America’s richest 1
percent now holds more
wealth — over $2 trillion more — than
America’s entire bottom 90 percent.
Might America need a ‘maximum wage’?
FDR once thought so, and so
does Sam Pizzigati, the veteran labor journalist whose new Greed
and Good makes vividly
clear why inequality remains our nation’s most crushing
New York, N.Y.: A
century ago, Americans feared —and fought — the
towering concentrations of wealth they saw rising all around them.
Today, by contrast, our nation’s top elected leaders see
absolutely no reason to challenge, or hardly even discomfort, America’s
grand and growing concentrations of wealth.
That reluctance, Sam
Pizzigati argues in Greed and Good, his provocative new book
that has received
the American Library Association’s
highest review rating (Choice magazine, March 2005), endangers
Over recent years, academics and activists the world over have
generated a broad and often brilliant body of work that exposes
just how concentrated wealth is poisoning everything we hold dear,
from our health to our happiness, from our arts to our Earth.
In Greed and Good,
author Sam Pizzigati brings together this critically important
body of work, for the
first time ever inside
book, and builds upon it. His riveting pages make undeniably plain
the horrific price we pay for accepting, as an inevitable given,
“A generation ago, Michael Harrington’s The
Other America inspired an entire nation to face up to poverty,” notes Ward
Morehouse, the veteran social justice activist who directs The
Apex Press. “I believe Sam Pizzigati’s new Greed
and Good can make an equally stunning impact — on how America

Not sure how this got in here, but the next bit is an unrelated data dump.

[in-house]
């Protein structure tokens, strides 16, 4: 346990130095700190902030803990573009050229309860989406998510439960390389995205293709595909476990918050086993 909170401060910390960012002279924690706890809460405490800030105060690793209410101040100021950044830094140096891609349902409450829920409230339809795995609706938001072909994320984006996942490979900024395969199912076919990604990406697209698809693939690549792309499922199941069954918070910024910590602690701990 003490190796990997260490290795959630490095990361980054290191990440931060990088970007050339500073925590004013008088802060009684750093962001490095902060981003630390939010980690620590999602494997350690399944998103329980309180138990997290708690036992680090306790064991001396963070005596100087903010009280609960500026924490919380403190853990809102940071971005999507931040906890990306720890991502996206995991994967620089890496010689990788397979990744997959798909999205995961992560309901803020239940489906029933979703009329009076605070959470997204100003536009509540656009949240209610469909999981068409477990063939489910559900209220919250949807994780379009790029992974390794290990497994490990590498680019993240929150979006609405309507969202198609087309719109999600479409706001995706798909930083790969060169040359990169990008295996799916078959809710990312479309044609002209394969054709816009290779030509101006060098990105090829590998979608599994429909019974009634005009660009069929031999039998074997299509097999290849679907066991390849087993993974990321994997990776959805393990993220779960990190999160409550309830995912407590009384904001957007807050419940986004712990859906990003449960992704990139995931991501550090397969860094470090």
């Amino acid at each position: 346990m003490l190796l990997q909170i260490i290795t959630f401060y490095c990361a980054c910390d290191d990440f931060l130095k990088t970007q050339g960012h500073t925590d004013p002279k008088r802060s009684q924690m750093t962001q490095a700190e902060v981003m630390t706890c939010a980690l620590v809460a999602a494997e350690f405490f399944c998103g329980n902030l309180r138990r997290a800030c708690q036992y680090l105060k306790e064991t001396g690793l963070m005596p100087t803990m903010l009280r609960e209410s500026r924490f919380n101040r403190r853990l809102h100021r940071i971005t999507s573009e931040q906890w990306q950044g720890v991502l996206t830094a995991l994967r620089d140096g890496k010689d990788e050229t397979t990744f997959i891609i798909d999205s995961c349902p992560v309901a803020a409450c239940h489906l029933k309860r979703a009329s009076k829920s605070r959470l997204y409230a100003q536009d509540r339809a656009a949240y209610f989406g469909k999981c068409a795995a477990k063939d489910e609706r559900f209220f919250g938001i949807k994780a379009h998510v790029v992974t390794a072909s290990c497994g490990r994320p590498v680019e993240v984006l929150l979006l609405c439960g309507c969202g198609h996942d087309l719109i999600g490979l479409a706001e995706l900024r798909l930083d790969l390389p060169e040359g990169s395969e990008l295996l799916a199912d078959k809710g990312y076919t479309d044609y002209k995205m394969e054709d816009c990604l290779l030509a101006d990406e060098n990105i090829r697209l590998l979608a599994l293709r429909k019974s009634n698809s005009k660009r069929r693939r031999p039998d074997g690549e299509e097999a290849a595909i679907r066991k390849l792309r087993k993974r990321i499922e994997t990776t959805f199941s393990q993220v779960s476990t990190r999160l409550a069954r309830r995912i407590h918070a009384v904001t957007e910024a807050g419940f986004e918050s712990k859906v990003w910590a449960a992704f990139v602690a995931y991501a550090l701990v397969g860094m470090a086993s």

contemplates concentrated wealth.”
Greed and Good: Understanding and Overcoming
the Inequality That Limits Our Lives takes readers on an eye-opening tour of nearly
every aspect of modern American life.
In the workplaces
where we labor and the communities where we live, author Pizzigati
helps us understand,
we feel the impact
each and every day. Our nation’s ever-widening gaps between
the wealthy and everyone else, he shows, are squeezing pride out
of our professions, pleasure out of our pastimes, even years out
of our lives.
This widening inequality, in return, offers us nothing significant
of value. Greed and Good dissects and demolishes the old saws that
apologists for inequality regularly trot out to justify the gaps
that divide us. These gaps, Sam Pizzigati counsels, not only should
be narrowed, they can be narrowed.
And just how? Greed
and Good explores the most promising options for creating a less
then offers a practical political
guide for moving forward incrementally on the boldest option of
all, a “maximum wage,” a national ceiling on annual
individual income that would rise if and only if the minimum wage
Sam Pizzigati, says
Jeff Faux, the co-founder of the Economic Policy Institute, “has put together the definitive case against
the excessive inequality of income, wealth and power in our society.” Author
Bill Greider calls Greed and Good “a sweeping tour of life
in these United States” that “ends in hope and vision.”
No book, adds Congressman
George Miller, “suggests
a more thought-provoking strategy for ending the gross inequalities
are rotting the American dream.”
If all men and women are indeed created equal,” as author
Sam Pizzigati makes so clear in Greed and Good, “then any
society that winks at the monstrously large fortunes that make
some people decidedly more equal than others is asking for trouble.”
And trouble is what
that society gets — from
Greed and Good.